"You know Berkeley has never been answered," he said, looking directly at Martin. "Herbert Spencer came the nearest, which was not very near. Even the stanchest of Spencer's followers will not go farther. I was reading an essay of Saleeby's the other day, and the best Saleeby could say was that Herbert Spencer NEARLY succeeded in answering Berkeley."

"You know what Hume said?" Hamilton asked. Norton nodded, but Hamilton gave it for the benefit of the rest. "He said that Berkeley's arguments admit of no answer and produce no conviction."

"In his, Hume's, mind," was the reply. "And Hume's mind was the same as yours, with this difference: he was wise enough to admit there was no answering Berkeley."

Norton was sensitive and excitable, though he never lost his head, while Kreis and Hamilton were like a pair of cold-blooded savages, seeking out tender places to prod and poke. As the evening grew late, Norton, smarting under the repeated charges of being a metaphysician, clutching his chair to keep from jumping to his feet, his gray eyes snapping and his girlish face grown harsh and sure, made a grand attack upon their position.

"All right, you Haeckelites, I may reason like a medicine man, but, pray, how do you reason? You have nothing to stand on, you unscientific dogmatists with your positive science which you are always lugging about into places it has no right to be. Long before the school of materialistic monism arose, the ground was removed so that there could be no foundation. Locke was the man, John Locke. Two hundred years ago - more than that, even in his 'Essay concerning the Human Understanding,' he proved the non- existence of innate ideas. The best of it is that that is precisely what you claim. To-night, again and again, you have asserted the non-existence of innate ideas.

"And what does that mean? It means that you can never know ultimate reality. Your brains are empty when you are born. Appearances, or phenomena, are all the content your minds can receive from your five senses. Then noumena, which are not in your minds when you are born, have no way of getting in - "

"I deny - " Kreis started to interrupt.

"You wait till I'm done," Norton shouted. "You can know only that much of the play and interplay of force and matter as impinges in one way or another on our senses. You see, I am willing to admit, for the sake of the argument, that matter exists; and what I am about to do is to efface you by your own argument. I can't do it any other way, for you are both congenitally unable to understand a philosophic abstraction."

"And now, what do you know of matter, according to your own positive science? You know it only by its phenomena, its appearances. You are aware only of its changes, or of such changes in it as cause changes in your consciousness. Positive science deals only with phenomena, yet you are foolish enough to strive to be ontologists and to deal with noumena. Yet, by the very definition of positive science, science is concerned only with appearances. As somebody has said, phenomenal knowledge cannot transcend phenomena."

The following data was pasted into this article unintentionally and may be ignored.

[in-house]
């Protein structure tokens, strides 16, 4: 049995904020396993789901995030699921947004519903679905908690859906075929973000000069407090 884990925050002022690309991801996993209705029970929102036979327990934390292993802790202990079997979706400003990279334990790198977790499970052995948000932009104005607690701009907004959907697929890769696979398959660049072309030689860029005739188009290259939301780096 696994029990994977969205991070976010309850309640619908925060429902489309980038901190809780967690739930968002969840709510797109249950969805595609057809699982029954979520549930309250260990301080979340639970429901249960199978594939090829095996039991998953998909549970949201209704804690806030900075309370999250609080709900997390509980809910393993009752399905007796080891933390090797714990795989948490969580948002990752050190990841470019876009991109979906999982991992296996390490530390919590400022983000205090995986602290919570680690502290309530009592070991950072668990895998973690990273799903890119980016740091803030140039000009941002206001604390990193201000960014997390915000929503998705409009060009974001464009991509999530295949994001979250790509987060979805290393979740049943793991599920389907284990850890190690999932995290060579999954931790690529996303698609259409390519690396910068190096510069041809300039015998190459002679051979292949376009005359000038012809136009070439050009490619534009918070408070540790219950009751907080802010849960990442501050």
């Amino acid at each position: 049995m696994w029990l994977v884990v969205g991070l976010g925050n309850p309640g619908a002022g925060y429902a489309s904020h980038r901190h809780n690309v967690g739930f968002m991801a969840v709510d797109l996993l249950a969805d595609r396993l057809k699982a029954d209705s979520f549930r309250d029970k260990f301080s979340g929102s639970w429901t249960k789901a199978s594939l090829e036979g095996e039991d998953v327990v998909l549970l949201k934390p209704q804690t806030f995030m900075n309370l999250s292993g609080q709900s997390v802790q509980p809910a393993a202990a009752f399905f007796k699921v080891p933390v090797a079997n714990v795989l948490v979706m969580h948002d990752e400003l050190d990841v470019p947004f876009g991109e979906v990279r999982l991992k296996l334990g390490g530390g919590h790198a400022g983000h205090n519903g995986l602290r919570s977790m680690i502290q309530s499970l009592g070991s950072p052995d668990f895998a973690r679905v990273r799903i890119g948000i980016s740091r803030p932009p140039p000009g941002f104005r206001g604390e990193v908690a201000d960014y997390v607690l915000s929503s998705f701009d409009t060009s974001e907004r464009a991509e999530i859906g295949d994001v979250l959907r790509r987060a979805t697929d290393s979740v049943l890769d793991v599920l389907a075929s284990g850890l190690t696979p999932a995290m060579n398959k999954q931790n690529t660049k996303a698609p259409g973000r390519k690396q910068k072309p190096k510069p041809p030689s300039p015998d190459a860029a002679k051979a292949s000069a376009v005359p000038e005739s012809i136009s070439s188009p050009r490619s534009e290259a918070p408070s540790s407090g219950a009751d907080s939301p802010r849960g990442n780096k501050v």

"You cannot answer Berkeley, even if you have annihilated Kant, and yet, perforce, you assume that Berkeley is wrong when you affirm that science proves the non-existence of God, or, as much to the point, the existence of matter. - You know I granted the reality of matter only in order to make myself intelligible to your understanding. Be positive scientists, if you please; but ontology has no place in positive science, so leave it alone. Spencer is right in his agnosticism, but if Spencer - "

But it was time to catch the last ferry-boat for Oakland, and Brissenden and Martin slipped out, leaving Norton still talking and Kreis and Hamilton waiting to pounce on him like a pair of hounds as soon as he finished.

"You have given me a glimpse of fairyland," Martin said on the ferry-boat. "It makes life worth while to meet people like that. My mind is all worked up. I never appreciated idealism before. Yet I can't accept it. I know that I shall always be a realist. I am so made, I guess. But I'd like to have made a reply to Kreis and Hamilton, and I think I'd have had a word or two for Norton. I didn't see that Spencer was damaged any. I'm as excited as a child on its first visit to the circus. I see I must read up some more. I'm going to get hold of Saleeby. I still think Spencer is unassailable, and next time I'm going to take a hand myself."

But Brissenden, breathing painfully, had dropped off to sleep, his chin buried in a scarf and resting on his sunken chest, his body wrapped in the long overcoat and shaking to the vibration of the propellers.

“来,来,我让你见识见识真正的草芥之民。”一月份的某一个晚上布里森登对他说。

两人刚在旧金山吃完晚饭,要回奥克兰,来到了轮渡大厦。这时布世森登心血来潮,要叫他看看“草芥之民”。他转过身来,他那外衣飘闪的瘦削的身影飘过了海岸,马丁努力跟着。布卫森登在一家批发饮料站买了两大瓶陈年葡萄酒,大胜瓶装的,一手拎一瓶上了教会街的电车。马丁拿了几瓶夸脱装的威士忌紧跟在后。

他心里想,这要是叫露丝看见可不得了,同时猜测那“真正的草芥之民”是怎么回事。“也许那儿一个人也没有,”两人下了车,便直奔市场街南面工人阶级贫民窟的中心,这时布里森登说,“那你就会错过你长期想找的人了。”

“究竟是什么呀?”

“人,聪明的人,而不是我发现你在那个生意人窝周交往的卿卿喳喳的无聊的人。你已经读了些书,发现自己完全孤独了。今天晚上我要叫你见识见识一些也读过书的人,那你就再也不会孤独了。

“我对他们的讨论没有兴趣,”他来到一个街区的尽头时说,“书本上的哲学打动不了我,但你会发现这些人是聪明人,不是资产阶级的猪猡。可你得小动,他们会就太阳之下的任何题目对你唠叨个没完的。

“我希望诺尔屯在那甲,”说到这儿他有一点气喘,却拒绝了马丁把他那两个大肚子酒瓶接过手去的好意。“诺尔屯是个理想主义者——哈佛大学的,有惊人的记忆力。理想主义把他引向了哲学上的无政府主义,被家庭赶了出来。他爸爸是一条铁路的总裁,有好几百万家产,可儿子却在旧金山挨饿,编着一份无政府主义报纸,每月二十五块。”

马丁对旧金山不熟,对市场街以南更是一无所知。因此他不知道自己已被领到了什么地方。

“讲吧,”他说,“先给我介绍介绍。他们靠什么过日子?怎么会到这儿来的?”

“但愿汉密尔顿也在这几,”市里森登站了一会儿,歇了歇手。“他的姓是斯特罗恩一汉密尔顿(中间是个连字符),出身南方世家。一个流浪汉——我所见过的最懒的人,虽然他在一家社会主义的合作社里做职员(或者说勉强凑合作着做),每周六块钱,可他是个积习难改的占普赛人,是流浪到这儿来的。我曾见他在一张长凳上坐过一整天,一点东西都没进嘴,到了晚上我请他吃饭——只须走两段街就到了馆子,他却回答说:‘太麻烦,老兄,给我买盒烟就行了!’他原来跟你一样,是斯宾塞主义者,后来被克瑞斯转变成了个唯物主义的一元论者。我如果能够,倒想跟他谈谈一元论;诺尔屯也是个一元论者——不过他只肯定精神,对其他的一切都怀疑。而他却可以提供克瑞斯和汉密尔顿所缺少的一切。”